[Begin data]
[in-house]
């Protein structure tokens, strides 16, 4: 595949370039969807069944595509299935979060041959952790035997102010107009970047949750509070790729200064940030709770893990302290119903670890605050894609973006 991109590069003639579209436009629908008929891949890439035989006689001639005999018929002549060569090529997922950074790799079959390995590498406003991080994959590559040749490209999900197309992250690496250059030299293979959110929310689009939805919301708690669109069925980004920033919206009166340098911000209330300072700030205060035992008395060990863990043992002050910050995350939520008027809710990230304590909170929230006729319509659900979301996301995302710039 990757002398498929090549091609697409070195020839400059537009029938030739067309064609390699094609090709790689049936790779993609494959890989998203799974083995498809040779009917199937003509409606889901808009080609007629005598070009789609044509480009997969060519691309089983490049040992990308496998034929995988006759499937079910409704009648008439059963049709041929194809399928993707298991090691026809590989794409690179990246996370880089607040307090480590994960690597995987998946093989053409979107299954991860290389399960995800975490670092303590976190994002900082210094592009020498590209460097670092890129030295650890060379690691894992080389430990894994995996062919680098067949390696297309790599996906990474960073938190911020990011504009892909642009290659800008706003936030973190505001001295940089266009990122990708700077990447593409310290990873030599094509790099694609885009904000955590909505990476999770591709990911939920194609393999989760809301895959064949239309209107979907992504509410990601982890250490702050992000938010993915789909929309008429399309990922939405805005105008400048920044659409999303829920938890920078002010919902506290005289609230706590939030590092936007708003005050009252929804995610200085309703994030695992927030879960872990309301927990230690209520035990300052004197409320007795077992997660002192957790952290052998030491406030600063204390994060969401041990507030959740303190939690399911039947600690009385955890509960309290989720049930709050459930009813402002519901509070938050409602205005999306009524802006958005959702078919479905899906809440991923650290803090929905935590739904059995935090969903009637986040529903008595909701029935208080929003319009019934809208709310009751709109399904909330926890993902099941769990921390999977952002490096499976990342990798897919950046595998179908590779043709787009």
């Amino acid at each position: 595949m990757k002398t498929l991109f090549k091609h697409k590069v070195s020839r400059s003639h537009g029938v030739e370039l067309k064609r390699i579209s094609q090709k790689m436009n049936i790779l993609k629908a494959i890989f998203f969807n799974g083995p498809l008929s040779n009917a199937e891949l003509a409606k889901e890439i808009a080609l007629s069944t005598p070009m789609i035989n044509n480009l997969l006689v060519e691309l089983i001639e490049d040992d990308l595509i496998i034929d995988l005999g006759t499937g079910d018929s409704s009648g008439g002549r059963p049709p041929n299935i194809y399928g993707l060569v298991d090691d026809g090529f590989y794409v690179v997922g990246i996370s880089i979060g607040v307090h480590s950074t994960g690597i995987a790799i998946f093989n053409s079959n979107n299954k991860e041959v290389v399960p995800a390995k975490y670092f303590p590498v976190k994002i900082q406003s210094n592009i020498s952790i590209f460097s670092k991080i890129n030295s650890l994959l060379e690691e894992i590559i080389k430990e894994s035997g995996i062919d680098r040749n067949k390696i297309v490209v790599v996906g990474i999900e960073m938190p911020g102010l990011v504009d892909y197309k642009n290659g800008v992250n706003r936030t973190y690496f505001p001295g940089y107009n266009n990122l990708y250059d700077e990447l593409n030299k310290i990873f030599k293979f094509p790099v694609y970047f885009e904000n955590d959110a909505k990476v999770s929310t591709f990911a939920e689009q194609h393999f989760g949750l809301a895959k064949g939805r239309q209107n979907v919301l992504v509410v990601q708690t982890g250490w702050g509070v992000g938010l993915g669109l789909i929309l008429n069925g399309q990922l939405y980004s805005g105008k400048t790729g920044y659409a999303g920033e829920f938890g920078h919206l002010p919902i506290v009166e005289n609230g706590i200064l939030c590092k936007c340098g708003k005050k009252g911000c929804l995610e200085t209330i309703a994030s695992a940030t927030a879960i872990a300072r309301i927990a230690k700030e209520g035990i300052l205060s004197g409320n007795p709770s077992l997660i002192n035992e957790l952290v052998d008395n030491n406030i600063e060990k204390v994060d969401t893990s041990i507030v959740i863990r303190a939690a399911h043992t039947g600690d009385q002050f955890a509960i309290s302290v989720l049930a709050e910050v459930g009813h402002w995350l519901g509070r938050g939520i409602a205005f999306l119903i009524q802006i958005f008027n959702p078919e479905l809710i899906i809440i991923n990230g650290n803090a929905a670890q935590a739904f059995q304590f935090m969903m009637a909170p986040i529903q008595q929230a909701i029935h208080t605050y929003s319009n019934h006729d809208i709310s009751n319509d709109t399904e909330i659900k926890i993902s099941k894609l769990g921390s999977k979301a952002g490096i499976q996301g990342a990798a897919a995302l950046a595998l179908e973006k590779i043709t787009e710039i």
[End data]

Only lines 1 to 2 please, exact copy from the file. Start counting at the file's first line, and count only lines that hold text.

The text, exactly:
[in-house]
């Protein structure tokens, strides 16, 4: 595949370039969807069944595509299935979060041959952790035997102010107009970047949750509070790729200064940030709770893990302290119903670890605050894609973006 991109590069003639579209436009629908008929891949890439035989006689001639005999018929002549060569090529997922950074790799079959390995590498406003991080994959590559040749490209999900197309992250690496250059030299293979959110929310689009939805919301708690669109069925980004920033919206009166340098911000209330300072700030205060035992008395060990863990043992002050910050995350939520008027809710990230304590909170929230006729319509659900979301996301995302710039 990757002398498929090549091609697409070195020839400059537009029938030739067309064609390699094609090709790689049936790779993609494959890989998203799974083995498809040779009917199937003509409606889901808009080609007629005598070009789609044509480009997969060519691309089983490049040992990308496998034929995988006759499937079910409704009648008439059963049709041929194809399928993707298991090691026809590989794409690179990246996370880089607040307090480590994960690597995987998946093989053409979107299954991860290389399960995800975490670092303590976190994002900082210094592009020498590209460097670092890129030295650890060379690691894992080389430990894994995996062919680098067949390696297309790599996906990474960073938190911020990011504009892909642009290659800008706003936030973190505001001295940089266009990122990708700077990447593409310290990873030599094509790099694609885009904000955590909505990476999770591709990911939920194609393999989760809301895959064949239309209107979907992504509410990601982890250490702050992000938010993915789909929309008429399309990922939405805005105008400048920044659409999303829920938890920078002010919902506290005289609230706590939030590092936007708003005050009252929804995610200085309703994030695992927030879960872990309301927990230690209520035990300052004197409320007795077992997660002192957790952290052998030491406030600063204390994060969401041990507030959740303190939690399911039947600690009385955890509960309290989720049930709050459930009813402002519901509070938050409602205005999306009524802006958005959702078919479905899906809440991923650290803090929905935590739904059995935090969903009637986040529903008595909701029935208080929003319009019934809208709310009751709109399904909330926890993902099941769990921390999977952002490096499976990342990798897919950046595998179908590779043709787009």